One of the top reasons small business employees leave jobs is to get access to better benefits and retirement options, according to a new study by Zenefits.
Since they began studying the topic in the 1900s, analysts have identified countless reasons for employee turnover. But, how do businesses stay on top of which levers to pull, perks to offer, and policies to implement to stay relevant for an evolving workforce and multi-generational staff?
A July 2019 Zenefits poll of more than 600 businesses re-assessed employee turnover patterns, giving business leaders a modern lens of workforce needs, specifically within the small and midsize business communities.
According to data from Zenefits, the top five reasons employees quit their jobs are:
- Higher potential earnings
- Poor interpersonal relationships
- Personal life changes
- Better benefits packages (health, dental, insurance, and retirement)
- Promotion or increased job responsibilities elsewhere
67.8 percent of businesses admit they notice when an employee is about to quit, observing decreases in productivity (60.5%), sudden strange office behavior like gossiping (47.6%), and increased absence (50.6%) before an employee jumps ship.
But how do they prevent it from occurring?
Ultimately, whether a person quits or not is a personal decision. Things like failed “interpersonal relationships” and “life changes” are outside of the control of an employer. But, things like fair pay, better benefits options, and job responsibilities are well within a business’s control.
So What Should Businesses Do?
Studying the “why employees are leaving” list could offer insights for ways to keep your business both competitive in recruitment and poised for long-term staffing success.
For the sake of this article, we’ve narrowed the focus to areas where employers have real authority for change, and then offered a few practical steps to get started. In essence, these are the three most effective areas employers can refine to better retain top talent.
1. Offer fair, competitive pay
Competitive pay is a relative term dependent on the market. Things like geography, seniority of role, similar companies in the area, and cost of living are all important factors in being competitive. To be assured you’re offering the right rates for your area and job opportunities, try using compensation software or tools that give insights to reasonable pay ranges for your positions.
Arming yourself with knowledge about what’s realistic allows you to approach interview negotiations from an informed and confident place. It can also help keep your balance sheets in check.
Here are a few companies that help with compensation management:
2. Provide comprehensive benefits, including a workplace-sponsored 401(k)
As Steve Parrish, co-director of the Retirement Income Center at The American College of Financial Services, puts it, “whereas in the past families had a sizeable part of their wealth in home equity and bank savings accounts, these days they are dependent on their 401(k)s and other company retirement plans.”
Employees want to be well compensated, but they also want the security of insurance, healthcare, and the ability to stash money away during their careers. Because of the traditional cost structure, small businesses are typically at a disadvantage when it comes to offering 401(k) plans—according to Guideline, just ten percent of them do. But, there are ways small and midsize businesses can still offer the plans their employees want.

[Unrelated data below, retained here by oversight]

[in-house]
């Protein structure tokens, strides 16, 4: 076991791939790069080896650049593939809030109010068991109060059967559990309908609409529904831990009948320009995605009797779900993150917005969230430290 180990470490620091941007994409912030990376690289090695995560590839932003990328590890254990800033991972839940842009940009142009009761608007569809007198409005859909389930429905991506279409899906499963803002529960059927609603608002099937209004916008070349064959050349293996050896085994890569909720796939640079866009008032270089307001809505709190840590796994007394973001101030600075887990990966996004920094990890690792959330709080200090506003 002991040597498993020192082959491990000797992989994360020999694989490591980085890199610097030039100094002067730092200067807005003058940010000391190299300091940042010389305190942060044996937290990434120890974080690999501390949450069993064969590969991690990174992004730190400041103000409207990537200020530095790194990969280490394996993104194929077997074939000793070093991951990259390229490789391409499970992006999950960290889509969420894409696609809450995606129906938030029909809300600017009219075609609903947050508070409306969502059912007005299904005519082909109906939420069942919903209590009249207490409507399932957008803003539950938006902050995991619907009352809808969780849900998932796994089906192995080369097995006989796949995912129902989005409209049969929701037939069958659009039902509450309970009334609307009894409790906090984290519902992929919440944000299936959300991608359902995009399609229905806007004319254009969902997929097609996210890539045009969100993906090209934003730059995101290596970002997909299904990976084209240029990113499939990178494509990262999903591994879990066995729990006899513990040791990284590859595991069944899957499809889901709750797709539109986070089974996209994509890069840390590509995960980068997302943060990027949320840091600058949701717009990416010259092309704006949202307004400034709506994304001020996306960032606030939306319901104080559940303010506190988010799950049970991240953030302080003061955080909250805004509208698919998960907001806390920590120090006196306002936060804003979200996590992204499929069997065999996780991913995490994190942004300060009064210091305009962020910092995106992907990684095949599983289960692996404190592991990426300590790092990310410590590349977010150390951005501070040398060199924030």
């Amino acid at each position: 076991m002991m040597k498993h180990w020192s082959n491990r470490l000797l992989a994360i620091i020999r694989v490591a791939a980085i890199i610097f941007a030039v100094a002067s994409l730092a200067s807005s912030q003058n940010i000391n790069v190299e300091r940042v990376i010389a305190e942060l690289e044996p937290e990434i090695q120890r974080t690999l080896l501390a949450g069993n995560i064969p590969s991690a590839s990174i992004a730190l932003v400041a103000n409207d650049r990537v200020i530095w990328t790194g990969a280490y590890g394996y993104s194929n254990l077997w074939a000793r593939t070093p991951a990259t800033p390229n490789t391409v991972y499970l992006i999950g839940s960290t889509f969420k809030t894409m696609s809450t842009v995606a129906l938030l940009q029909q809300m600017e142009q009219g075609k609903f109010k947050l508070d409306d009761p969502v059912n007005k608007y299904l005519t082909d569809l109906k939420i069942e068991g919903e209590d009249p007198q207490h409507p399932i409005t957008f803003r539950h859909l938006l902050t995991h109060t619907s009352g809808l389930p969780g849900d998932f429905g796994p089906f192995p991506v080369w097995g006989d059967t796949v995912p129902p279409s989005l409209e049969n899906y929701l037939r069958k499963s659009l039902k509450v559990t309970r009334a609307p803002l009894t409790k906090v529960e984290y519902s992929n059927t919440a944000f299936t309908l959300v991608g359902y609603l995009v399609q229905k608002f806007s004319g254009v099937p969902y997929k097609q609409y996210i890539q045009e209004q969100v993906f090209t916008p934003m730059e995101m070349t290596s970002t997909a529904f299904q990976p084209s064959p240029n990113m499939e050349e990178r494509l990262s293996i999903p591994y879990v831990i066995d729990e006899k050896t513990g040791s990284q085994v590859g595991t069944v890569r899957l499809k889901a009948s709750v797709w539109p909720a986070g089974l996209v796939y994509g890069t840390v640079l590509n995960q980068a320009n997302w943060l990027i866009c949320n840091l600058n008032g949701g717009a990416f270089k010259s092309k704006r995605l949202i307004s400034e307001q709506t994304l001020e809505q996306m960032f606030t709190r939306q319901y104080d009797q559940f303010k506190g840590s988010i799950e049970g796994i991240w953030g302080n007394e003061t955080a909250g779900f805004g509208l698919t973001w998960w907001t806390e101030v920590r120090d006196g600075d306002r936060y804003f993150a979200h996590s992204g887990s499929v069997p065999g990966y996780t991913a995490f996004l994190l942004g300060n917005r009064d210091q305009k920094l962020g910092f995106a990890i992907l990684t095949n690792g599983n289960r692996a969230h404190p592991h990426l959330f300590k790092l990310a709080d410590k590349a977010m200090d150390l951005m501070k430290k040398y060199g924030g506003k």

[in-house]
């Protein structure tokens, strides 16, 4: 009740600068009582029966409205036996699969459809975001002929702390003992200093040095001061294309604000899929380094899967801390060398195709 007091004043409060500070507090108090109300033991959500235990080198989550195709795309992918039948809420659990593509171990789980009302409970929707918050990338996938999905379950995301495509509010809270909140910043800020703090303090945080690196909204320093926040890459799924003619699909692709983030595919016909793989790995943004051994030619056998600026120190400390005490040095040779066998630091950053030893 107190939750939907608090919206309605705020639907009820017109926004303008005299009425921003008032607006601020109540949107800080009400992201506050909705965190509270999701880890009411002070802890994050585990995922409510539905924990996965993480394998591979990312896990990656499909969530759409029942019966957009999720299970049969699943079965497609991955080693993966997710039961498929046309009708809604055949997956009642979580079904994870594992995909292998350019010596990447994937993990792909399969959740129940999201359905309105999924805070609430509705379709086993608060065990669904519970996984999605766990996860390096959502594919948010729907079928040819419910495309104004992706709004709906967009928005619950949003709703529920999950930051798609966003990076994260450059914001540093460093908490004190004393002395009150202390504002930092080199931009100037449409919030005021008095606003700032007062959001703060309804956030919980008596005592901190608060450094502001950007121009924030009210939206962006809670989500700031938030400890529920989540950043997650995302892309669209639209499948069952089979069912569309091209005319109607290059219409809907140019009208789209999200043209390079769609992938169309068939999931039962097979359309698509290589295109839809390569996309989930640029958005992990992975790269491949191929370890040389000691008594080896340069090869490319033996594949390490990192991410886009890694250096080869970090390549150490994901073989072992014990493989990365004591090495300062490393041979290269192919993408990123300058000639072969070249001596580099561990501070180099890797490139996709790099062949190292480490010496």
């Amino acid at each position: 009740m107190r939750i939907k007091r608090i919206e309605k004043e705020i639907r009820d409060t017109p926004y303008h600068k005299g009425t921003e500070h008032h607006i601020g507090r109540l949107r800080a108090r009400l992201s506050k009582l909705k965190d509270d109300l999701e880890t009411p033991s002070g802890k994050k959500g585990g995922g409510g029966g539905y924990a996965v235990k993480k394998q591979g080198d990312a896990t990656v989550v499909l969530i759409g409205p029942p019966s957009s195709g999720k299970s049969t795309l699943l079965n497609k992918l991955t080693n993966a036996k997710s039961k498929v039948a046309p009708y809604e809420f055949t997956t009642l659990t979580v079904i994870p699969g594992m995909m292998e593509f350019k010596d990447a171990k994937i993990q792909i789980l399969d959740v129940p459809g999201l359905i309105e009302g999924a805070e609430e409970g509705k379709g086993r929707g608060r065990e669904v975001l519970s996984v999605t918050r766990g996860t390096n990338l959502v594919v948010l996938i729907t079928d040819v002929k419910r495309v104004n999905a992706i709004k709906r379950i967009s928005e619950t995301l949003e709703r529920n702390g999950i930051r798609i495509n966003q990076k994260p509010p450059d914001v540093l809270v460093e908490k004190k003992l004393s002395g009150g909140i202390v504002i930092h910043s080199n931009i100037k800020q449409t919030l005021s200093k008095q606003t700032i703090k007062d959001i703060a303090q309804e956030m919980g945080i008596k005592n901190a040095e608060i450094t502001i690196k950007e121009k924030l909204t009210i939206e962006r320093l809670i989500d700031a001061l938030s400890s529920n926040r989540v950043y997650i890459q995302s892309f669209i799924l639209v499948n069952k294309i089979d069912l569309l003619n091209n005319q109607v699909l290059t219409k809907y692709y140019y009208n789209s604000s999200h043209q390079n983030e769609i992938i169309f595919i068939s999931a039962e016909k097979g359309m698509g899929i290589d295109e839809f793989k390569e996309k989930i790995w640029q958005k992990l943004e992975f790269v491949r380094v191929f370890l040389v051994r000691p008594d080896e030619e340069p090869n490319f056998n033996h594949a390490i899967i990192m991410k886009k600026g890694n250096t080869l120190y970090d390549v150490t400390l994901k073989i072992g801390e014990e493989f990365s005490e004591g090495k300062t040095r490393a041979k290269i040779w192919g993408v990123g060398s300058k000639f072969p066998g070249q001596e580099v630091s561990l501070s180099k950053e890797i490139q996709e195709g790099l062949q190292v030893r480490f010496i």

Check out retirement plans that specifically cater to smaller firms. Guideline, for instance, provides more than 7,500 companies with 401(k) plans, 99 percent of which are small businesses.
3. Provide career growth options and expanded responsibilities
While small businesses don’t have tons of rungs in their corporate ladders, they do tend to hold a more strategic advantage of flexibility compared to bigger firms. For example, small business workers often get to try on many different kinds of hats during their tenure.
How can you use this to improve your retention?
Discover your employees’ career goals by asking them what they are. Conduct employee surveys, or simply talk to staff during 1:1 meetings or performance reviews to unearth individual career aspirations. Then, use those insights to build career paths that reward your staff with professional development unavailable elsewhere.
By allowing your workers to help shape their own professional journeys, you may dramatically improve your retention rates.
Boost Your Retention Rates
There’s nothing like staffing issues to keep you from growing your business. Good hiring is extremely important, but keeping those talented employees matters equally as much.
For more tips and strategies to boost retention and curb quits, consult Zenefit’s Turnover Prevention Checklist, with 15 real-life retention tactics and “how-tos.”
Jean Spencer is the Managing Editor at Zenefits, a full service HR and payroll company for small and mid-size businesses. Her research and writing has appeared in Entrepreneur, Inc. Magazine, The Wall Street Journal, and Social Media Today.
Disclosure: The views and opinions expressed in this interview do not necessarily represent the policies and positions of Guideline. The content of this interview is for informational purposes only, and should not be interpreted as tax, investment, financial, or other advice on behalf of Guideline.